New Study Shows SIMmersion’s Virtual Reality Technology Can Combat Unemployment By Preparing Job Seekers for Interview Questions

SIMmersion’s system "Job Interview Training With Molly Porter" provides expert interview tips and role-playing practice with a realistic virtual interviewer. A study by researchers at Northwestern University shows that the technology is highly effective at building interview skills, improving players’ answers to standard interview questions and boosting confidence.

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Virtual Training Can Prepare Job Seekers for Standard Interview Questions

Virtual Training Can Prepare Job Seekers for Standard Interview Questions

A virtual reality approach to training job interview skills... improves performance and self-confidence.

Columbia, MD (PRWEB) January 30, 2014

“Tell me a little about yourself.”

Molly Porter leans forward, the picture of professional poise. It’s clear she has interviewed hundreds of applicants and knows exactly what she’s looking for from her interview questions. The job seeker on the other side of the desk, on the other hand, is much less certain about the way forward. Molly’s simple request to “tell me a little about yourself” feels like the first step into a minefield.

Fortunately for the job seeker, Molly is not a real-life recruiter, but a virtual character in SIMmersion’s system Job Interview Training with Molly Porter. The state-of-the-art training technology was developed with funding from the National Institute of Mental Health (Grant # 5R44 MH 080496) to help people with psychiatric disabilities address a topic very much on the minds of the general population: “What are the best things to say in a job interview?”

For individuals with psychiatric disorders, researchers at Northwestern University write that “the job interview may be a significant barrier to obtaining employment [due to] social cognitive impairments.” A system that coaches the social skills required to interview well “may be a significant target for vocational rehabilitation services.” In their research, the Northwestern team demonstrated that Job Interview Training with Molly Porter is effective at building interview skills and confidence in its users.

The study randomly divided a sample of roughly forty patients with psychiatric disabilities, such as major depressive disorder, bipolar disorder or schizophrenia, into two groups. Each group conducted a pair of mock job interviews with trained role-players. Participants received scores based on how well they presented themselves during the role-plays. Two weeks later, both groups returned for another pair of interviews to document any change in their skill levels.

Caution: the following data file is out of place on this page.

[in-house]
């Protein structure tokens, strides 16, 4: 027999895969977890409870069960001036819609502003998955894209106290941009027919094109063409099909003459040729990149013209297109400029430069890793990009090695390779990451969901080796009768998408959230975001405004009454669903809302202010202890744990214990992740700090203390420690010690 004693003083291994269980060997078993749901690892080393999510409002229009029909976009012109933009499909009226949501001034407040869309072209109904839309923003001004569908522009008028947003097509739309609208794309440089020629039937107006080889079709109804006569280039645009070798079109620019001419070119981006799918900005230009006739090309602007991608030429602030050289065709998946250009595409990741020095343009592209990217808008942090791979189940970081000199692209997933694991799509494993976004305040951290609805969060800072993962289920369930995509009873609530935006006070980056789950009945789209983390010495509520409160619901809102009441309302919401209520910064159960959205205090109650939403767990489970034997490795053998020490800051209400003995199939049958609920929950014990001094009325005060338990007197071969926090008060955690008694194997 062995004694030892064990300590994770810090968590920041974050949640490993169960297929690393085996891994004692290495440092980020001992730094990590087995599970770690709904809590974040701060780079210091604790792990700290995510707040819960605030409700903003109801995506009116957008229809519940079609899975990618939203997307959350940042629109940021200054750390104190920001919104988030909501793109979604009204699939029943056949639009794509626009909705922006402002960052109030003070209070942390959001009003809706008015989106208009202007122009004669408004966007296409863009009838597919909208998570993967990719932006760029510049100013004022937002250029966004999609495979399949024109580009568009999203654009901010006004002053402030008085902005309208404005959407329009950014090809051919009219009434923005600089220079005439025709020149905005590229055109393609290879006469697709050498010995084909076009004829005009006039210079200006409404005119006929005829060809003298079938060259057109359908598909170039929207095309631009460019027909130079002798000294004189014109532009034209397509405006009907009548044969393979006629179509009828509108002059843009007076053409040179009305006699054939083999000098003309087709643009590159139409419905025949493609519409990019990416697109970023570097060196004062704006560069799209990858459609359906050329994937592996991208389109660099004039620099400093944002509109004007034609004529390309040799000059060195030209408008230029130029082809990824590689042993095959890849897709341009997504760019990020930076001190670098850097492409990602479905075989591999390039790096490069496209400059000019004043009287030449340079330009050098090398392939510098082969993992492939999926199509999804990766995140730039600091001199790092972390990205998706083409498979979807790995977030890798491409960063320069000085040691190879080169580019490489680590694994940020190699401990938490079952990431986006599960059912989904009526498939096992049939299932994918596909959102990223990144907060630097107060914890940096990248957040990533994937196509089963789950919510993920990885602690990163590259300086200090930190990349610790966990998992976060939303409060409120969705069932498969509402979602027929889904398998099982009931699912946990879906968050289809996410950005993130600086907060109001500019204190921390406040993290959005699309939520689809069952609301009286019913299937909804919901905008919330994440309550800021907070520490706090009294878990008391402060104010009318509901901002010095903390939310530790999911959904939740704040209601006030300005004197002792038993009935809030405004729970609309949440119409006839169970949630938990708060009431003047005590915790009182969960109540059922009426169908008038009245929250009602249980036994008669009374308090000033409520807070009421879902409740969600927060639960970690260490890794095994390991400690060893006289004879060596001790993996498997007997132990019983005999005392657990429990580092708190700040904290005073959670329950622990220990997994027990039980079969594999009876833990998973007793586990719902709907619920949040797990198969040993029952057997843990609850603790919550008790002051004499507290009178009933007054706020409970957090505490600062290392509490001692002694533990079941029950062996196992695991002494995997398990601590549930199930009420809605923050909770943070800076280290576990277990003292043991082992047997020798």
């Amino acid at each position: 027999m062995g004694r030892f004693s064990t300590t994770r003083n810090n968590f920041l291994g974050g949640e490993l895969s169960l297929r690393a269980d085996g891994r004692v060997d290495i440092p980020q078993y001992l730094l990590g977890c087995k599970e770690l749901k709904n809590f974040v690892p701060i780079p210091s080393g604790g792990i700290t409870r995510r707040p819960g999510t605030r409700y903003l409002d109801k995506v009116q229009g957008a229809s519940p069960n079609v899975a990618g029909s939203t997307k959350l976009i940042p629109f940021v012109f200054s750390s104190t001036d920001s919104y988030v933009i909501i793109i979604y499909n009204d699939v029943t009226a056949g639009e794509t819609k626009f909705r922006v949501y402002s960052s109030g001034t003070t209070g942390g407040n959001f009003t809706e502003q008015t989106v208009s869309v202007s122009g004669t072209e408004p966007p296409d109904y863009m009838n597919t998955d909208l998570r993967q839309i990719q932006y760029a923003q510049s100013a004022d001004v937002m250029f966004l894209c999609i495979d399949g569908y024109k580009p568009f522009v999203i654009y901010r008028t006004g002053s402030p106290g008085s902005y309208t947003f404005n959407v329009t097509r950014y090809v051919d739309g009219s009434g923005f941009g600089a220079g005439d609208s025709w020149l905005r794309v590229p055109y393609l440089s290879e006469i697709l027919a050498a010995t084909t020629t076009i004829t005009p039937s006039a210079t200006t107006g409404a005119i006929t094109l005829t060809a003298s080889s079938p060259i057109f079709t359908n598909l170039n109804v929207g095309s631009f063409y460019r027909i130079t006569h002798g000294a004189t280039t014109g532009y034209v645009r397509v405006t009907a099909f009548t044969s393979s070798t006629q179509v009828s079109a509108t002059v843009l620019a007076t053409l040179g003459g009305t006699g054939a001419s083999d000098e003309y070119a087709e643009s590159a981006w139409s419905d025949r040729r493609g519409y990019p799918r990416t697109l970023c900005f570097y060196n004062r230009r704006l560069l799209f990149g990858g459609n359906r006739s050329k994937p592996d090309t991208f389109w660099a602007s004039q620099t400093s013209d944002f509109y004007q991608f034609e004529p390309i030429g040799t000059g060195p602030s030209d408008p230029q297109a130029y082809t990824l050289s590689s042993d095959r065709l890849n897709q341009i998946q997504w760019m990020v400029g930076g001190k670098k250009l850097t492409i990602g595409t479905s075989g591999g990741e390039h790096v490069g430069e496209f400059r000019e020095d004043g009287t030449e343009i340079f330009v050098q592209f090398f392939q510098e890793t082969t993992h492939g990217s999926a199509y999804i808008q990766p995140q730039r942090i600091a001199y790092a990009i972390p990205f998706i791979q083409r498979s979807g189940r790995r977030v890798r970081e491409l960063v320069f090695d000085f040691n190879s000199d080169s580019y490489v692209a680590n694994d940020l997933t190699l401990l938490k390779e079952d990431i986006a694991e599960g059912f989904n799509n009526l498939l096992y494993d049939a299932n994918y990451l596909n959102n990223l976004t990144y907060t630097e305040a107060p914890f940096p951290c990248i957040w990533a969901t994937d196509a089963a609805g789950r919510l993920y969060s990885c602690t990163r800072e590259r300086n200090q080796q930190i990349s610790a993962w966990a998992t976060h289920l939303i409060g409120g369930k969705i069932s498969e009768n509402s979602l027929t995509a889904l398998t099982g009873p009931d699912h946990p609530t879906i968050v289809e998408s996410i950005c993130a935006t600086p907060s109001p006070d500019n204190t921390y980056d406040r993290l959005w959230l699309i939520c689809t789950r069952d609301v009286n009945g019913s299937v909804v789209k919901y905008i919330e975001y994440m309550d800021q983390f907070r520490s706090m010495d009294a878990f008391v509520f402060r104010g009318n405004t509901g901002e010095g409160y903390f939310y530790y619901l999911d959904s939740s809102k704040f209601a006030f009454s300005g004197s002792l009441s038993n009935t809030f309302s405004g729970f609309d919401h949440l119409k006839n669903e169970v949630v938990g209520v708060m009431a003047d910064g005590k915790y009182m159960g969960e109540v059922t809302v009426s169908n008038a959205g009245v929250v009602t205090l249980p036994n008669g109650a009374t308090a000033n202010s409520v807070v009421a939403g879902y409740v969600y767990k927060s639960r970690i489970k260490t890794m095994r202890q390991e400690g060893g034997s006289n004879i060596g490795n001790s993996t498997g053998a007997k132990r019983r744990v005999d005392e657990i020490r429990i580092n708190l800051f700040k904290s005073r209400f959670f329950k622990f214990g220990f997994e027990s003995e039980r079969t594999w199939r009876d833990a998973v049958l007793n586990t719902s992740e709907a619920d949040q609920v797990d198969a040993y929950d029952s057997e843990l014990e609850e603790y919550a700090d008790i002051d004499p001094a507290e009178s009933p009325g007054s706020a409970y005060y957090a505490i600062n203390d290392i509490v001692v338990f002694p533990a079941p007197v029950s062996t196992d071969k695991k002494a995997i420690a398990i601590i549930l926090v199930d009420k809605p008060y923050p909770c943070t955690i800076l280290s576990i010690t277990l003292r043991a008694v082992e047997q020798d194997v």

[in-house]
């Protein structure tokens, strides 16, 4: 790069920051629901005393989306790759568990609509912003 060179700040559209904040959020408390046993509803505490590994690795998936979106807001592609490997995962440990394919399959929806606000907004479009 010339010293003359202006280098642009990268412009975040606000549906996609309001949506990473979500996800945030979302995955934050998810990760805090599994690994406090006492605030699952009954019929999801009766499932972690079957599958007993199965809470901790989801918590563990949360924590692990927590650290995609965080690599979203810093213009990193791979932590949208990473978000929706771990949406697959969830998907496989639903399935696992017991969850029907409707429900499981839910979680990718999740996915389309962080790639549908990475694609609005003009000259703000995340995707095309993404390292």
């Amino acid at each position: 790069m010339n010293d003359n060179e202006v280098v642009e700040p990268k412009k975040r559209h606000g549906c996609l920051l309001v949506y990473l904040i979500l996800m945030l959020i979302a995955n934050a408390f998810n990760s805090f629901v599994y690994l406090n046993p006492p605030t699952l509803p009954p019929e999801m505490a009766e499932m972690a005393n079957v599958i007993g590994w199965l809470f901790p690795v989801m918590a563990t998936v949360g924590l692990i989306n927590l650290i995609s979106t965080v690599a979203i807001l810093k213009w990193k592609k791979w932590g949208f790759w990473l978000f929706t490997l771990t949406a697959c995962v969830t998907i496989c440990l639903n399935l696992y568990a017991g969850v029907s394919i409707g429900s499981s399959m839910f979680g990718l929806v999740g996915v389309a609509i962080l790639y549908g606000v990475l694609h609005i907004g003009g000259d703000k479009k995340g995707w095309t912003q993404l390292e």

Between the assessments, participants in the experimental group engaged in multiple sessions of Job Interview Training with Molly Porter. The system opens with easy-to-navigate educational content full of expert interview tips, and is anchored by a virtual interview with Molly powered by SIMmersion’s PeopleSim Conversation Engine. Molly draws from a script of hundreds of standard interview questions during highly realistic mock interviews that never play the same way twice. Her feelings towards the user are shaped by the user’s answers, so a string of good choices makes her more encouraging, while a series of poor ones will make her more brusque. Making mistakes in a real interview can cost applicants the job, but mistakes in Job Interview Training are teachable moments free of stressful consequences. Extensive feedback from Molly, an on-screen coach and an after-action review make sure every training point is captured and users know where to focus for improvement. Users can play at different difficulty levels so the challenge increases along with their skills. If users choose to fill out a sample application, Molly will personalize the conversation with questions specific to their education background, work history, and other details unique to them.

On average, participants played through fourteen interviews with Molly over the course of almost ten hours of training. After completing the second set of live role-plays, the group without SIMmersion’s training actually saw a modest drop in performance. In contrast, the participants who practiced with Molly significantly improved their interviewing skills, especially on key dimensions like sharing personal details in a positive light, and sounding honest and easy to work with. Users of Job Interview Training with Molly Porter also reported twice as much growth in their confidence in their interviewing skills than the other group.

“A virtual reality approach to training job interview skills might be a feasible and efficacious tool to improve job interview performances and self-confidence,” the researchers conclude. Preliminary data from follow-up interviews shows that users of Job Interview Training with Molly Porter are having more success at finding work than participants who did not receive the training, suggesting that the system can drive real results in the job market.

SIMmersion looks forward to a future where every job seeker has the skills and confidence to see “tell me about yourself” and other standard interview questions not as steps through a minefield, but opportunities to shine.

For more information about Job Interview Training with Molly Porter, visit http://www.jobinterviewtraining.net. SIMmersion develops immersive simulations to train difficult conversations. Learn more at http://www.simmersion.com or by calling 443-283-2555.


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SIMmersion-- Immersive Simulations SIMmersion-- Immersive Simulations

SIMmersion-- Immersive Simulations


Northwestern University Northwestern University

Northwestern University


National Institute of Mental Health National Institute of Mental Health

National Institute of Mental Health